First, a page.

As I mentioned in my last post, this is the first play I’ve read since starting In my good books… in fact, I think it’s probably the first play I’ve read since I finished university some five years ago. It was my participation in the Back to the Classics Challenge which prompted the choice of a play as it is one of the categories. I chose Oscar Wilde having studied The Importance of Being Earnest several years ago. I remembered enjoying Wilde’s irreverent turns of phrase and comic lines. An Ideal Husband did not disappoint, just like The Importance of Being Earnest, it is filled with Wilde’s irrepressible wit and humour.
An Ideal Husband takes place amongst the upper echelons of British society and features Lords, Ladies and more than a few gentlemen. It features the obligatory rich fop, in this case Lord Goring, who gets some of the play’s best lines. Take, for example, his exclamation, “I love talking about nothing, father. It is the only thing I know anything about.” and, “I adore political parties. They are the only place left where people don’t talk politics.” Indeed, it is Wilde’s particular talent for turning a witty line that attracted me to the play in the first place. I won’t spoil the plot for those who haven’t read it yet, but suffice to say that An Ideal Husband features a healthy supply of scandal, mystery, intrigue and romance.
I usually tend to shy away from reading plays on the basis that I feel they are best encountered on the stage and not on the page. Whilst Wilde’s plays, for me, anyway, spring off the page a little more readily than others, I still feel that something of a play is lost when one merely reads it. Much in the same way that one wouldn’t publish volumes of song lyrics to be read without the accompanying music, I think plays lose something of their energy and dynamic when they are only read. I’d like, for example, to witness the facial expressions of Mabel and Lord Goring as they spar with one another…I’d like to witness the way Mrs Cheveley moves about Lord Goring’s study when she is unobserved by others…it is these things which the brain has to supply when reading a play and, thus, we determine them and not the author.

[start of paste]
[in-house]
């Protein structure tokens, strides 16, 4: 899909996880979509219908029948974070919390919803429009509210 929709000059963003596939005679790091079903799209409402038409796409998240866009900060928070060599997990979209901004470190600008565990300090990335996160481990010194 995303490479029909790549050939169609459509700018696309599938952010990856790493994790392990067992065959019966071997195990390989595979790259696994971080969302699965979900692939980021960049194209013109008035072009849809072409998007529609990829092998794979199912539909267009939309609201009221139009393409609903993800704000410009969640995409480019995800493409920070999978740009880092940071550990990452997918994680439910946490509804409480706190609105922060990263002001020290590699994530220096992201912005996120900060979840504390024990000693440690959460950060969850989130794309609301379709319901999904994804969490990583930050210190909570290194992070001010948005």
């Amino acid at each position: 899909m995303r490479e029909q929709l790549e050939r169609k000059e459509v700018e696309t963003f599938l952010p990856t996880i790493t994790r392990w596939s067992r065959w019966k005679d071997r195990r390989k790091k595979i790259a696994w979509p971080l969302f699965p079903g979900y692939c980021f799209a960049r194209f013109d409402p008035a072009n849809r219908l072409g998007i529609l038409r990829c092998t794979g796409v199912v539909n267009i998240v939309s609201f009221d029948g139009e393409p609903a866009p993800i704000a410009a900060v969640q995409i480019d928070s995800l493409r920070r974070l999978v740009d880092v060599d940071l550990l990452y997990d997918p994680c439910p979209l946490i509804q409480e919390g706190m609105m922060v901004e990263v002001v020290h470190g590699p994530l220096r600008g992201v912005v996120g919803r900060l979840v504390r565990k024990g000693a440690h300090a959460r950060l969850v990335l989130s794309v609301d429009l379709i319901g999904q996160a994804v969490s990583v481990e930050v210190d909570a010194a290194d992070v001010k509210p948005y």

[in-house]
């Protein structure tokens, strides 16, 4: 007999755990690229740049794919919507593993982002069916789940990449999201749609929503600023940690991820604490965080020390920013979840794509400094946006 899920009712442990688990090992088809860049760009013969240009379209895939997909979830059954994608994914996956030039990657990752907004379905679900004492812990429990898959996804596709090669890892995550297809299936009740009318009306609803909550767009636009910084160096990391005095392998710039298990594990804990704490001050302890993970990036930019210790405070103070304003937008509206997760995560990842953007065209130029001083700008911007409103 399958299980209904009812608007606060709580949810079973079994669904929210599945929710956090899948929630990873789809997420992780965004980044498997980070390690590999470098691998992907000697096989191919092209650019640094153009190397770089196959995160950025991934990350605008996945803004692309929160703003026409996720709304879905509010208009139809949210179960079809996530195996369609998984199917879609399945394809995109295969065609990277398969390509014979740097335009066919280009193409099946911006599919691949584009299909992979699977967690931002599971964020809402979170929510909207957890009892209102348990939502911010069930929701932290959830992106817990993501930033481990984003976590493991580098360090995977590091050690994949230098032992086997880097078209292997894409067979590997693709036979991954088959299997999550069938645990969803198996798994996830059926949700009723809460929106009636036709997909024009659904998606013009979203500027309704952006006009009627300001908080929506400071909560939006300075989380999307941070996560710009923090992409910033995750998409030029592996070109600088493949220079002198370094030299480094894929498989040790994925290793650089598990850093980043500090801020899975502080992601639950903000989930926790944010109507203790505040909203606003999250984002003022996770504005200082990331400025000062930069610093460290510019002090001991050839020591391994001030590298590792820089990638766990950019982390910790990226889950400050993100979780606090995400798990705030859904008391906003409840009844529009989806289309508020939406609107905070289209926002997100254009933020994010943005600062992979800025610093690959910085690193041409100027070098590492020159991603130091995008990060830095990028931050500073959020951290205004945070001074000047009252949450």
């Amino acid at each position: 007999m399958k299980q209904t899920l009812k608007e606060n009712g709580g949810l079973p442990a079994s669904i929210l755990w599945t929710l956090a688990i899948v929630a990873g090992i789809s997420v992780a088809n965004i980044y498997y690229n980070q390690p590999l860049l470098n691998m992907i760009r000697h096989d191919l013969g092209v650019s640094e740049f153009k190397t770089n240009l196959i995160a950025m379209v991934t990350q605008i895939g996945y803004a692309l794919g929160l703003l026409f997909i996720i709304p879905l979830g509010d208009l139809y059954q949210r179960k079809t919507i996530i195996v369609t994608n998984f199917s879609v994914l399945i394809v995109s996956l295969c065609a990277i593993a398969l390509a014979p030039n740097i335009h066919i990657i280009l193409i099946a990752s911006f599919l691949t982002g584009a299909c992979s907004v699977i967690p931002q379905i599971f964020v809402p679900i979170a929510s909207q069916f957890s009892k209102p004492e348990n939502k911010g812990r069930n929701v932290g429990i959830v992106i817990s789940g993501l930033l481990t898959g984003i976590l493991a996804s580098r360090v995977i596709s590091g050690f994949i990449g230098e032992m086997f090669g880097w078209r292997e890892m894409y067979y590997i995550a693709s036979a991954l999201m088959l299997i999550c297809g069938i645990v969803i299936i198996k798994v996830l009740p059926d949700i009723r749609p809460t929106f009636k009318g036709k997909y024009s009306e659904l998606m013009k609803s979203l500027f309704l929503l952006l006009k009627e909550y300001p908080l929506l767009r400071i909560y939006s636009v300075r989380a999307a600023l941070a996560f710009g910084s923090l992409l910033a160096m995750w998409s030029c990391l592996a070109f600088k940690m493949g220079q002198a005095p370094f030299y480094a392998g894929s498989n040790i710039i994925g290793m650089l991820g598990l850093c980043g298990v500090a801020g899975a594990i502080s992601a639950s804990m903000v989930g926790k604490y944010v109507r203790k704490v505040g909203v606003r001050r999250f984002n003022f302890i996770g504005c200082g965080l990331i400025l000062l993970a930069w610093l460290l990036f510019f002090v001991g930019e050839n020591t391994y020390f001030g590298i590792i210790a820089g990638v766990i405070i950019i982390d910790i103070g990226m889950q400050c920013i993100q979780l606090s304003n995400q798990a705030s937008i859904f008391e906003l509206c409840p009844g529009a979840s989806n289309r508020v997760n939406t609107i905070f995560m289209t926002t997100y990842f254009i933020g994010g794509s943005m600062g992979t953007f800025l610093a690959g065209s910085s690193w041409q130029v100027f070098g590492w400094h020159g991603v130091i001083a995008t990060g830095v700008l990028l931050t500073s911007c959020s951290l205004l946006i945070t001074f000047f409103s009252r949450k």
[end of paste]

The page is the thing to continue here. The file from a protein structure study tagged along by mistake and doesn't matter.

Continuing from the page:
An Ideal Husband is a play that deals with secrets, marriage, courtship, the relationship between parent and child and the potency of speaking the truth. As Lord Goring observes, “In fact, I usually say what I really think. A great mistake nowadays. It makes one so liable to be misunderstood.” This, I think, is the key to understanding Wilde’s humour, hardly any of his characters say what they really think and even fewer seem to think about what they’re really saying. An Ideal Husband is a play about understanding people, what drives and restrains them and their ability to self-regulate. As for truth, the play’s central theme, Wilde portrays it as something of a fluid entity. Some of his characters most sincere lines seem, to me, to be spoken in jest, and the only real truth you learn is that sometimes the truth is the hardest thing to hear.
I enjoyed reading An Ideal Husband the pace of the plot and lines is good, never stagnating or dragging its heels. The wit is thoroughly enjoyable and entertaining and the storyline is intriguing. I’d like to see the play performed, to see what it adds to the words. As a reader, I come away convinced that Wilde was an insatiable optimist… “Indeed I am not sure I know what pessimism really means.”…and so, you finish reading with a real feeling of optimism and a certain buoyancy.
I move onto another classic, this time F. Scott Fitzgerald’s The Great Gatsby.